Moreover, whether education is provided by the family, the community or the school, children should be taught to understand other people's reactions by looking at things from their point of view. Where this spirit of empathy is encouraged in schools, it has a positive effect on young persons' social behaviour for the rest of their lives. For example, teaching youngsters to look at the world through the eyes of other ethnic or religious groups is a way of avoiding some of the misunderstandings that give rise to hatred and violence among adults. Thus, teaching the history of religions or customs can provide a useful reference tool for moulding future behaviour.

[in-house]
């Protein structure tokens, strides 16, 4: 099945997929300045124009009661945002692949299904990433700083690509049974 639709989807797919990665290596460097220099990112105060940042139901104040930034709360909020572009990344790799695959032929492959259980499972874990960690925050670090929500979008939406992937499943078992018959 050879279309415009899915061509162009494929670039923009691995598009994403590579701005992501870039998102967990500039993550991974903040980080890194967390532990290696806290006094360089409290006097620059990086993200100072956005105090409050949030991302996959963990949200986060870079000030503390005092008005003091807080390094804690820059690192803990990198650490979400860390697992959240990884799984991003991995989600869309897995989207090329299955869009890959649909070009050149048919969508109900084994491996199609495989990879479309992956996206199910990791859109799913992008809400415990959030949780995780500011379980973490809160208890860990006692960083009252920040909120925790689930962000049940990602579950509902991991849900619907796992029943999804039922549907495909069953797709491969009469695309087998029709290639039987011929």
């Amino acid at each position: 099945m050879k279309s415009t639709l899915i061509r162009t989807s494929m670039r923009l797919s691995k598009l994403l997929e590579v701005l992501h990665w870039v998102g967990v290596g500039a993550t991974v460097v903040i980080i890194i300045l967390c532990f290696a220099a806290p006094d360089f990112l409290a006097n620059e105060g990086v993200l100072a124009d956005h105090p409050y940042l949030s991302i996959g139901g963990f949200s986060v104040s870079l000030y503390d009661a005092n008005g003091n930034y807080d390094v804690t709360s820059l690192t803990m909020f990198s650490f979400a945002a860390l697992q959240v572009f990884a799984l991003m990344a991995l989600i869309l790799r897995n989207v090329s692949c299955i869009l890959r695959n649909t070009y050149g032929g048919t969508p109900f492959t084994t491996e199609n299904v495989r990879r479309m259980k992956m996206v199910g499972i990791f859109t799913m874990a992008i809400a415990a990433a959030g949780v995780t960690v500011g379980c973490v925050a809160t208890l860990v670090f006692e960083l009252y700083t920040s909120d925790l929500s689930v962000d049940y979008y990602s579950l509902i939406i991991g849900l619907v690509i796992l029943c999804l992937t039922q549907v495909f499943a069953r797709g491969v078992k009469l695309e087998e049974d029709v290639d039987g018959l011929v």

Lastly, recognition of the rights of other people should not be jeopardized by the way children and young people are taught. Teachers who are so dogmatic that they stifle curiosity or healthy criticism instead of teaching their pupils how to engage in lively debate can do more harm than good. Forgetting that they are putting themselves across as models, they may, because of their attitude, inflict lifelong harm on their pupils in terms of the latter's openness to other people and their ability to face up to the inevitable tensions between individuals, groups and nations. One of the essential tools for education in the twenty-first century will be a suitable forum for dialogue and discussion.Towards common goals